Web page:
South America has two major mountain systems of contrasting nature. Bordering the Pacific Ocean to the west, the geologically young cordilleras of the Andes extend along the entire continent from north to south. Stretching along the continent’s northern and eastern sides are the ancient Guiana and Brazilian highlands, which are much lower in elevation and slope gently to the west; farther south are the Patagonian plateaus. Lowlands—the basins of the Orinoco, Amazon, and Paraguay-Paraná rivers and the plains of the Pampas—separate the highlands from one another. Taken as a whole, the relief of the continent shows a great imbalance: the major drainage divide is far to the west along the crest of the Andes. Thus, rain that falls only 100 miles (160 kilometres) east of the Pacific may flow to the Atlantic, 2,500 miles away.
The ranges of the Andes Mountains, about 5,500 miles long and second only to the Himalayas in average elevation, constitute a formidable and continuous barrier, with many summits exceeding 20,000 feet (6,100 metres). The Venezuelan Andes—the northernmost range of the system—run parallel to the Caribbean coast west of Caracas, before turning to the southwest and entering Colombia. In Colombia the Andes—which trend generally to the north and south—form three distinct ranges: the Cordilleras Oriental, Central, and Occidental. The valley of the Magdalena River, between the Oriental and the Central ranges, and the valley of the Cauca River, between the Central and the Occidental ranges, are huge rift valleys formed by faulting rather than by erosion. An aerial view of the Andes in Colombia shows, within relatively short distances, a succession of hot lowlands interspersed with high ranges with snowcapped peaks.
In Ecuador the Andes form two parallel cordilleras, one facing the Pacific and the other descending abruptly eastward toward the Amazon basin, crowned by towering peaks. Between the ranges lies a series of high basins. Three cordilleras run through Peru and are known by Peruvians as the Eastern Cordillera; the Central, or Blanca (“White”), Cordillera, named for the glaciated summit of Mount Huascarán, the country’s highest peak, which rises to 22,025 feet; and the Western, or Negra (“Black”), Cordillera, which has no snowcapped summits. South of Lima and extending through western Bolivia, the Andes branch into two distinct ranges. Between them lies the Altiplano, a vast complex of high plateaus between 12,000 and 15,000 feet in elevation and as much as 125 miles wide.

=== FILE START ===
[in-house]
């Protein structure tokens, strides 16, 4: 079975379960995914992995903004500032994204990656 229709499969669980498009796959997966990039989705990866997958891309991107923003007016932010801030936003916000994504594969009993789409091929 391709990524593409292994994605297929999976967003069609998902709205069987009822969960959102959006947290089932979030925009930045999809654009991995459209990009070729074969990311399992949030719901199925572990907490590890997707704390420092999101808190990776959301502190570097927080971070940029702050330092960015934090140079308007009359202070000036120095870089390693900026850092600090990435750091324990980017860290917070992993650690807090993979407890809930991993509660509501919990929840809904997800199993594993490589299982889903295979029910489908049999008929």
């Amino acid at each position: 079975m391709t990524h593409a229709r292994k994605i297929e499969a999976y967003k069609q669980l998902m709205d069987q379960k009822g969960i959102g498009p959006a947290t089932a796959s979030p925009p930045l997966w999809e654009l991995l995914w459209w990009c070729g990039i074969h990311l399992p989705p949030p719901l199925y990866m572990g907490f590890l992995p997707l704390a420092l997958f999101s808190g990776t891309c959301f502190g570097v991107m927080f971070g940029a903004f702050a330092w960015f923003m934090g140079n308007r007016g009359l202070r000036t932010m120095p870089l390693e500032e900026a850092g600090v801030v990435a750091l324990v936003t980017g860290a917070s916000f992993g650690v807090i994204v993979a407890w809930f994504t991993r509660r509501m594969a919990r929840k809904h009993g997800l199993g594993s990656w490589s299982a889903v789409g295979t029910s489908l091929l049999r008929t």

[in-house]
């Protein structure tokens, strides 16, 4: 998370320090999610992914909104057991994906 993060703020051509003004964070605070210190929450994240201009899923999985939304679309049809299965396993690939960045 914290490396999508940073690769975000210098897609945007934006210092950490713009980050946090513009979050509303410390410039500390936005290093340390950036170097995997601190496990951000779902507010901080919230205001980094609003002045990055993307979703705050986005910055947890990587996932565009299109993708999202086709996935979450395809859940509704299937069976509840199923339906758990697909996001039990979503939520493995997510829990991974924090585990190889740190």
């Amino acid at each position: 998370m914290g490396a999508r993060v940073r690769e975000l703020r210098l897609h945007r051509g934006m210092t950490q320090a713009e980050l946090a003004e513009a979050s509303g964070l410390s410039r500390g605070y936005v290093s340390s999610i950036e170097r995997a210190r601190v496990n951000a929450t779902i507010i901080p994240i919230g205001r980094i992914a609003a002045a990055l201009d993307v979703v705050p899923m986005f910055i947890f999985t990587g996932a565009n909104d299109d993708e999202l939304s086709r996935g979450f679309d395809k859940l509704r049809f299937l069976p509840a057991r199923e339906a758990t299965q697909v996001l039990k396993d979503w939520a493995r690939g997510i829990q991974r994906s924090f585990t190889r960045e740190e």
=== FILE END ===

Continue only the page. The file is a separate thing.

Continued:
The Altiplano forms a maze of depressions, hills, and vast plains without equivalent except in Tibet. Water accumulates in closed basins to form marshes and lakes, the largest of which is Lake Titicaca on the border of Peru and Bolivia. This central region of the Andes has been dissected by several rivers, all of which have cut spectacular gorges down the eastern slopes.
Farther to the south—along the border between Chile and Argentina—the Andes form a single but lofty chain with many of the system’s highest peaks, including Mount Aconcagua; south of Aconcagua, elevations gradually diminish. In southern Chile part of the cordillera descends beneath the sea, forming innumerable islands with steep slopes. The Andes have been deeply carved by glaciers, particularly in the south. Ice masses still occupy some 1,900 square miles (4,900 square kilometres), constituting a huge ice cap with long terminal tongues running into piedmont lakes or into the sea. The Andes are studded with numerous volcanoes that are part of the Circum-Pacific volcanic chain, often called the Ring of Fire. Earthquakes are frequent. Almost every major city has been devastated at least once by earthquake, even along the coastal plains, where clear signs of recent vertical movement are visible. "South America" © Emmanuel BUCHOT, Encarta, Wikipedia
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